• In one embodiment, database 208 may further store the driver's preferences concerning lane preferences. A discussion of storing the driver's preferences concerning lane preferences is provided further below in connection with FIG. 4. For example, the user (driver) may input to navigation system 101 the user's preferences concerning lane preferences such as avoiding a turning lane, a merging lane, a narrow lane, a lane near a steep drop, a lane near a high cliff, a lane near construction, a lane near a low guardrail, brush fires, truck lanes, bicycle paths, uneven pavement, farm vehicles, road hazards (e.g., flooding), etc. Other examples of driver's preferences include keeping the driver in a lane that will not change into a turning lane, notifying the driver a certain amount of time (e.g., 5 minutes) or a within a particular amount of distance (e.g., one mile) when navigation system 101 recommends to change lanes or merge into another lane, directing the driver to the lane that is furthest from construction work, etc. Such information may be inputted to navigation system 101 by the user using any of the means discussed above in connection with the description of FIG. 2. Such information may be used by navigation system 101 to recommend to the driver of vehicle 100 a particular lane to drive on. For example, if the driver has inputted a preference to avoid driving in turning lanes and the driver is driving in the right lane on a road where the right lane changes into a turning lane 5 miles ahead, and the user has further inputted to be warned at least 2 miles ahead of time when navigation system 101 recommends a lane change, then navigation system 101 may inform the driver to merge into the left lane in 3 miles.
  • In one embodiment, database 208 may further store information about the past driving history of other drivers, such as those drivers that have driven down a route determined by navigation system 101 to be traveled by the driver of vehicle 100. The past driving history of other drivers traveling down the determined route may be obtained from an external database that is downloaded by navigation system 101 to database 208. In such an embodiment, navigation system 101 queries such a database by connecting to a network (not shown) (e.g., a wireless wide area network, a Global System for Mobile Communications (GSM) network, Wireless Application Protocol (WAP) network, a WiFi network, an IEEE 802.11 standards network, various combinations thereof, etc.) via a communication adapter 209. For example, if the past driving history of other drivers indicates that drivers typically are aggressive and speed over a certain portion of the route, then navigation system 101 may recommend to the driver of vehicle 100 to drive in the right hand lane during this portion of the route if the driver is uncomfortable driving at high speeds and being surrounded by aggressive drivers. In another example, the past driving history of other drivers may indicate that drivers drive in a particular lane to avoid a road hazard (e.g., big bump). Such information may be used by navigation system 101 to recommend to the driver of vehicle 100 a particular lane to drive on.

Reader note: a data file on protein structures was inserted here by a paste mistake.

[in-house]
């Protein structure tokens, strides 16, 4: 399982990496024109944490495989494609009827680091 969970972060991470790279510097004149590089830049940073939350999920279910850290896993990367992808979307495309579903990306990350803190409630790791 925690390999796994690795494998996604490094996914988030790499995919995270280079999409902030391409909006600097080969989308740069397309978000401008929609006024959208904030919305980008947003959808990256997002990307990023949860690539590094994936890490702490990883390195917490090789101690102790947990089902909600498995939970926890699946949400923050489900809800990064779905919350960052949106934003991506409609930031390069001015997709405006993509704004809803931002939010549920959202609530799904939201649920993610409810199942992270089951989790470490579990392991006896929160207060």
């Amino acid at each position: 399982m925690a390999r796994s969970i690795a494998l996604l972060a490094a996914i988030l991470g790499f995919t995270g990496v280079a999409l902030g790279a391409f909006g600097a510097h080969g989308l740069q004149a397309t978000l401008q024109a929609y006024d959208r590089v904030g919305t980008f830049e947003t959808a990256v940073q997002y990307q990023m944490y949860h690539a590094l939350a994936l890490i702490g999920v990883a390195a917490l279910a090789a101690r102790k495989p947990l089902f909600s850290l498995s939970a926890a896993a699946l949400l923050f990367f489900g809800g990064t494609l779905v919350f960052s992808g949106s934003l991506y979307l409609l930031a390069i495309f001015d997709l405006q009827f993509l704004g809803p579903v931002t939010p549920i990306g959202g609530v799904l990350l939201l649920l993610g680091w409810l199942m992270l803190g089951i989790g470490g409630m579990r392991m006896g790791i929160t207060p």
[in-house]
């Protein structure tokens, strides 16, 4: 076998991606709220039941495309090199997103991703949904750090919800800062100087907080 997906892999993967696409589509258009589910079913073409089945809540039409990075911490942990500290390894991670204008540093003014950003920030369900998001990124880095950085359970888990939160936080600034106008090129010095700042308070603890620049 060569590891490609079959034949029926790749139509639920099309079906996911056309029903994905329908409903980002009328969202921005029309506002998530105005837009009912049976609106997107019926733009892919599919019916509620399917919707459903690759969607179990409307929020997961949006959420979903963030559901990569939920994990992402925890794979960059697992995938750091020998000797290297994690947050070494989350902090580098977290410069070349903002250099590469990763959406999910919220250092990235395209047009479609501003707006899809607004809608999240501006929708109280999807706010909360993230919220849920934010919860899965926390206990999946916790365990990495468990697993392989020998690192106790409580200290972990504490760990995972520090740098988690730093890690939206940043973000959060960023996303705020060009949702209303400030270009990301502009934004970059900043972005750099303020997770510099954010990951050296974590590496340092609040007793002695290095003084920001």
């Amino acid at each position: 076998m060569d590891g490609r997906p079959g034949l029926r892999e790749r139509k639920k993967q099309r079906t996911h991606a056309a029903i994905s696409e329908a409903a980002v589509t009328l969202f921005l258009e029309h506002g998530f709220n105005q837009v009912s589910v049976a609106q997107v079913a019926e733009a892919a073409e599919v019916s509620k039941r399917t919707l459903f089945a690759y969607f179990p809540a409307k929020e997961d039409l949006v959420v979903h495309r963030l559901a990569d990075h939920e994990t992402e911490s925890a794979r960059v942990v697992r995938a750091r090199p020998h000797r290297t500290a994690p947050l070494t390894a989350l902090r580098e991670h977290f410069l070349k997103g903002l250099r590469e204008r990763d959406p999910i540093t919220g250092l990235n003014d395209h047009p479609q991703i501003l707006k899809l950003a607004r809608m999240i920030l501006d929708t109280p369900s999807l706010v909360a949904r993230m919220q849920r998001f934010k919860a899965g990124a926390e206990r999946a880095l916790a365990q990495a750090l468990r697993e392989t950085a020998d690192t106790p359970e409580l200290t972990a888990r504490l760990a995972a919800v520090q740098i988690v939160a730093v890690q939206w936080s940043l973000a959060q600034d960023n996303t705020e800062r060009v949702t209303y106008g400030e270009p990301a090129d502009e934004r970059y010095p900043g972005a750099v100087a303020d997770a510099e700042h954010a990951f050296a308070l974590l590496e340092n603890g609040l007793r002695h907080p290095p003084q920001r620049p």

• In one embodiment, database 208 may additionally store information about the current external conditions (e.g., weather, sun, shade) along the route determined by navigation system 101 to be traveled by the driver of vehicle 100. Such external conditions may be provided to navigation system 101 via an external database or a website that is downloaded by navigation system 101 to database 208. In such an embodiment, navigation system 101 queries such a database or website by connecting to a network via communication adapter 209. Such information may be used by navigation system 101 to recommend to the driver of vehicle 100 a particular lane to drive on. For example, navigation system 101 may recommend the driver to drive in the right hand lane with a shoulder during a sever thunderstorm due to driving at a lower speed and access to the shoulder if needed. In another example, navigation system 101 may recommend to drive in a particular lane that is more in the shade or sun based on the driver's preferences.
  • In one embodiment, database 208 may further store the features of the route to be traveled by the driver of vehicle 100, such as the number of lanes, whether there is a barrier between oncoming traffic, the width of each of the lanes, the distance of a lane prior to becoming a turning lane, lane accident history (different lanes may have different rates of accidents), etc. In one embodiment, navigation system 101 obtains such information from an external database that is downloaded by navigation system 101 to database 208. In such an embodiment, navigation system 101 queries such a database by connecting to a network via communication adapter 209. Such information may be used by navigation system 101 to recommend to the driver of vehicle 100 a particular lane to drive on. For example, if there is a barrier between ongoing traffic and the user hugs the left side of a lane, then navigation system 101 may recommend driving in the left hand lane. In another example, if there is high accident rate in the left lane of a 4 lane road, then navigation system 101 may recommend to the driver to drive in the right lane.